Our Top Stories
The UK’s Green Day: On Thursday 30th March, labelled ‘Green Day’, the UK government published more than 2,800 pages worth of documents outlining plans to improve energy security, green the finance system, and make its net-zero strategy lawful. Edie reports on the key announcements made. The general consensus is that, although some welcome measures have been brought forward, there is little innovation, and most of the report simply recaps and rehashes existing commitments. Whether the new strategy is now law-abiding remains to be seen. [Edie]
Influencing sustainable eating: Speciality Food highlights results from a new Picadeli study which finds that 57% of British shoppers believe that clearer labelling of foods would encourage them to make more sustainable food choices. Displaying environmental information is not only vital to educate the ever-growing base of eco-conscious consumers. It is equally important as a means of ensuring that brands and retailers engage with their own supply chain, in a bid to provide full traceability and transparency. [Speciality Food]
Meat and dairy climate-related losses: A new report from investor coalition FAIRR has found that the ‘business-as-usual’ plans of meat and dairy giants would see an average reduction in profit margins of 7% as a result of climate impacts - representing $27.3bn overall. Climate change will result in higher feed and fertiliser prices, and will also lead to increased animal sickness and mortality rates. According FAIRR, some of this risk could be avoided with more robust risk assessments. Yet just six of the 40 companies assessed have conducted and published a climate scenario analysis. [Edie]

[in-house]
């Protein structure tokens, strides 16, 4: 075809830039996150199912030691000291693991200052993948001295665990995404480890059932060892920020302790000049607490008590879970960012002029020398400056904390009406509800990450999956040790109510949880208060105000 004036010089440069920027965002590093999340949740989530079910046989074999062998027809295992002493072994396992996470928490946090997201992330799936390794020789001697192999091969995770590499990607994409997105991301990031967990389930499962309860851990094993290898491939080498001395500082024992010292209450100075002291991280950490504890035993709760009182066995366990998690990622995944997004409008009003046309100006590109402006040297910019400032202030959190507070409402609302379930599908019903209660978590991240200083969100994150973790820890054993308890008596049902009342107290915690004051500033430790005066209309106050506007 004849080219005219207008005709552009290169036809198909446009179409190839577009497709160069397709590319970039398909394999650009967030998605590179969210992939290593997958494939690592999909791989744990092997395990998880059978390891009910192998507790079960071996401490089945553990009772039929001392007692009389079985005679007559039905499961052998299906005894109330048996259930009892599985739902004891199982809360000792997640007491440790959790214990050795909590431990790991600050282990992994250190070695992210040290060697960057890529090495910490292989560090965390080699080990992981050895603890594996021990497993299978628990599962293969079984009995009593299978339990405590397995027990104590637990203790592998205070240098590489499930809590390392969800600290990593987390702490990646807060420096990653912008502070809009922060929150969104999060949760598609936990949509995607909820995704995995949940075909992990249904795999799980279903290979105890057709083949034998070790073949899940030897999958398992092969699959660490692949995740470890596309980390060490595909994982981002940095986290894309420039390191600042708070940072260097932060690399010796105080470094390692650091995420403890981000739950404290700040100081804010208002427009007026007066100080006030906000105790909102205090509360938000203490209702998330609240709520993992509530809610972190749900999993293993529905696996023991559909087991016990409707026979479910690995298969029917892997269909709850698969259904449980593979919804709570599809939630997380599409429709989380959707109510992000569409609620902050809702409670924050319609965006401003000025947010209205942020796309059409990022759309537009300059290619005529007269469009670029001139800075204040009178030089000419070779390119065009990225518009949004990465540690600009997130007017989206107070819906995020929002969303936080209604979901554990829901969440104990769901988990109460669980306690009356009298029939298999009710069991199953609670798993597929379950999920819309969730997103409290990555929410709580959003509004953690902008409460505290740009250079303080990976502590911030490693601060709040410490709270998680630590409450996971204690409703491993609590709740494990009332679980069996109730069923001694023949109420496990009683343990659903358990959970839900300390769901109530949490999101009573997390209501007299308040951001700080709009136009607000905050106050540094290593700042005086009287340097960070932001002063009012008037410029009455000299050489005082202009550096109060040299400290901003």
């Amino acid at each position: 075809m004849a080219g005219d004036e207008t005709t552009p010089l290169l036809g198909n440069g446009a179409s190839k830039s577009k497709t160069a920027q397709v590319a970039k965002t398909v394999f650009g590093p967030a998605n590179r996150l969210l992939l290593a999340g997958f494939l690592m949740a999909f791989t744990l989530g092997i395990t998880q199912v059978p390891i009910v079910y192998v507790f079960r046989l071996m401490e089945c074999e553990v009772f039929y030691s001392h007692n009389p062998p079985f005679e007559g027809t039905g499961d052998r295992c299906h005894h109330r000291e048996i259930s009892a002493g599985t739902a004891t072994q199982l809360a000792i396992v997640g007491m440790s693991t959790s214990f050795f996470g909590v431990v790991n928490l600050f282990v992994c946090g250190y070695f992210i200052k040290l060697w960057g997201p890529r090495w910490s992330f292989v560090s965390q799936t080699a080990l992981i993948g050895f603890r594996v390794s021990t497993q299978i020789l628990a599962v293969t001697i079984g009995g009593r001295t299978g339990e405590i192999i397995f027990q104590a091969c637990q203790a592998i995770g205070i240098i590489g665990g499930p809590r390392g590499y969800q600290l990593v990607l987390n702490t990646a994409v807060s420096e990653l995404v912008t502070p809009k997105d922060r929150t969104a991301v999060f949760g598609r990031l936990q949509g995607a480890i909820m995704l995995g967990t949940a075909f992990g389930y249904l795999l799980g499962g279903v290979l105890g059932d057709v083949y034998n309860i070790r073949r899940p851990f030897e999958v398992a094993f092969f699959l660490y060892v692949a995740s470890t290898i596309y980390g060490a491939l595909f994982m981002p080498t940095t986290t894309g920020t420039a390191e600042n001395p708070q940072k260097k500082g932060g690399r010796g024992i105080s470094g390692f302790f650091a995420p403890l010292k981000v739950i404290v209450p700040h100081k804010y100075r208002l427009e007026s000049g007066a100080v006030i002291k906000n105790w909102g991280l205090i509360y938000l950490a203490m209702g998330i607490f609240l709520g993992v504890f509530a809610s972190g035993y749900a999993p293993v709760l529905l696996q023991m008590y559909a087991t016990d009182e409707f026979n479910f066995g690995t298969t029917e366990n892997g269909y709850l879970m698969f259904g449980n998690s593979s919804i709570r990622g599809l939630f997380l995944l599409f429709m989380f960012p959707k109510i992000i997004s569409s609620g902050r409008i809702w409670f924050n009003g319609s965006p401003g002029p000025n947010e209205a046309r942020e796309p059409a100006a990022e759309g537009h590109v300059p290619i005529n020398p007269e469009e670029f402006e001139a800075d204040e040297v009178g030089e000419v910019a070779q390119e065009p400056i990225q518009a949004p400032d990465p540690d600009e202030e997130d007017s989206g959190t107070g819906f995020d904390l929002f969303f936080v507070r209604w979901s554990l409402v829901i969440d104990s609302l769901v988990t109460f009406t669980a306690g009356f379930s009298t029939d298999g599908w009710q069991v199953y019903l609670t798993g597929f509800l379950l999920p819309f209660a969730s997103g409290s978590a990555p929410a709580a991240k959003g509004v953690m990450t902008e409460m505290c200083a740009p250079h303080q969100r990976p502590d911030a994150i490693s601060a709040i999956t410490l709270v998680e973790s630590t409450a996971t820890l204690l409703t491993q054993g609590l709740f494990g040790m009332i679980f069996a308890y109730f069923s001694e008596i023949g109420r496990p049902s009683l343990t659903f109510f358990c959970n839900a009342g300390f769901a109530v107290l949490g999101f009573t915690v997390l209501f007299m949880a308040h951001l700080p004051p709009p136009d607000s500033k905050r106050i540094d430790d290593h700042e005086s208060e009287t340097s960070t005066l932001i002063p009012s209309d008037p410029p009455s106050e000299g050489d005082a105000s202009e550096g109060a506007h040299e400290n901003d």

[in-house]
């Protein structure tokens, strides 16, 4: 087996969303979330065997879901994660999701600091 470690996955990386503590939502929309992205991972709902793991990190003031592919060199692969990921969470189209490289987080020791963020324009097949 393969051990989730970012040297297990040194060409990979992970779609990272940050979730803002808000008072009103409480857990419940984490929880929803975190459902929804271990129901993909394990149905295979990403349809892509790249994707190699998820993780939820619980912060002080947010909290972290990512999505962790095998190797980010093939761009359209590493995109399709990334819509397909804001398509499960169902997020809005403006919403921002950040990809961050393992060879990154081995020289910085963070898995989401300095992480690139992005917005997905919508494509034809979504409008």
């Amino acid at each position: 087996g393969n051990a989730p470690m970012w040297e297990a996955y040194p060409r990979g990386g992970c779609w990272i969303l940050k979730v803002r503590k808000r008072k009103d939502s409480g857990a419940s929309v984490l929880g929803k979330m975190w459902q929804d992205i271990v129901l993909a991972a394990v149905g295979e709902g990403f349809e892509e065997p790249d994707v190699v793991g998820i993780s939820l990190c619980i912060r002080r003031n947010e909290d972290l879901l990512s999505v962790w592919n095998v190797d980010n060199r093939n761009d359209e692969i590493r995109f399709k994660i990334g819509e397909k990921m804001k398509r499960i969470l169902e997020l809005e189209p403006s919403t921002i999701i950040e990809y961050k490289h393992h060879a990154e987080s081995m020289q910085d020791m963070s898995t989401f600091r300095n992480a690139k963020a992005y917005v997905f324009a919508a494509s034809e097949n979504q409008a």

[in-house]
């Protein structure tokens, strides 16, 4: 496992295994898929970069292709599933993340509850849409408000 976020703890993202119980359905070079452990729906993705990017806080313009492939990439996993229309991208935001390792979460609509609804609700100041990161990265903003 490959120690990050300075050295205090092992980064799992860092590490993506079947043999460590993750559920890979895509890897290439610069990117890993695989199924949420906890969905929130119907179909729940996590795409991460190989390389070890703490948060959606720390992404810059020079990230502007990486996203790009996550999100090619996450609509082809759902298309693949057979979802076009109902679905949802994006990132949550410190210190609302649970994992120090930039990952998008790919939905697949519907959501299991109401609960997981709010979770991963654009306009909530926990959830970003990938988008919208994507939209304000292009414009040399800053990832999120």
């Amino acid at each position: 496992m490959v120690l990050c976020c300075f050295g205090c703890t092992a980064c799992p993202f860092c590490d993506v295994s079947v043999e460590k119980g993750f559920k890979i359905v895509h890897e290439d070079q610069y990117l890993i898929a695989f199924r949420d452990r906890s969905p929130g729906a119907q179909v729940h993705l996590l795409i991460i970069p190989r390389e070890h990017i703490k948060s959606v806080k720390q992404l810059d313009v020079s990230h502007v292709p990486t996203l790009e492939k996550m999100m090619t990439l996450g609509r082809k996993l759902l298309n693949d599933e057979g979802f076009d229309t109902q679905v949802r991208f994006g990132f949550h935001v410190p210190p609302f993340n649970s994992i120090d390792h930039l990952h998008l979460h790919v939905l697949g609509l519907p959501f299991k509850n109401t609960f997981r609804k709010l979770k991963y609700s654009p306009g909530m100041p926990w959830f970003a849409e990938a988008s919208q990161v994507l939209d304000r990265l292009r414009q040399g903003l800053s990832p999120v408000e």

Brand Spotlight - Klarna
Klarna, in partnership with Clarity AI, have started developing ‘Conscious Badges’, which allows brands to earn sustainable labels to be displayed on product pages within the Klarna app. Starting with electronics, brands can earn up to five badges - low direct greenhouse gas emissions, low indirect greenhouse gas emissions, climate commitments, climate-related disclosures, and renewable energy procurement. The aim of the new feature is to reward responsible business, and provide shoppers with the information they so desire to shop sustainably. [Edie]
Lemurs at risk: Arpat Ozgul and his team have found that climate change is destabilising lemur populations in Madagascar, and increasing their risk of extinction. The findings are concerning, as small mammals with high reproductive rates can usually adapt well to changing environmental conditions. Madagascan lemurs are already among the world’s most endangered mammals, so conservation efforts will now have to be maximised to prevent climate change becoming even more of a threat to the beloved group of species. [PNAS]
“In a massive global survey, the results of which were published in 2021, 10,000 children and young people (aged 16-25) shared their feelings about the environment. The results were astonishing: from Brazil to France, Nigeria to the UK, at least 84% said they were moderately worried about climate change, with 59% saying they were very or extremely worried.”Source: The Conversation
The food and agriculture industry is at the heart of the climate crisis, generating around a third of man-made greenhouse emissions. And while the challenge of reducing its impact may seem beyond our grasp, it is one that we all have the power to tackle.
We believe that the solution lies in climate transparency. That’s why we’re equipping businesses with the means to evaluate and communicate the emissions of their products. This, in turn, means consumers are armed with credible, independent information, which can be used to make more sustainable choices.
We know that many people want to take climate action but lack the necessary tools and information to do so. We're confident that, armed with the right knowledge, everyone can and will do their bit to build a greener, more sustainable food system.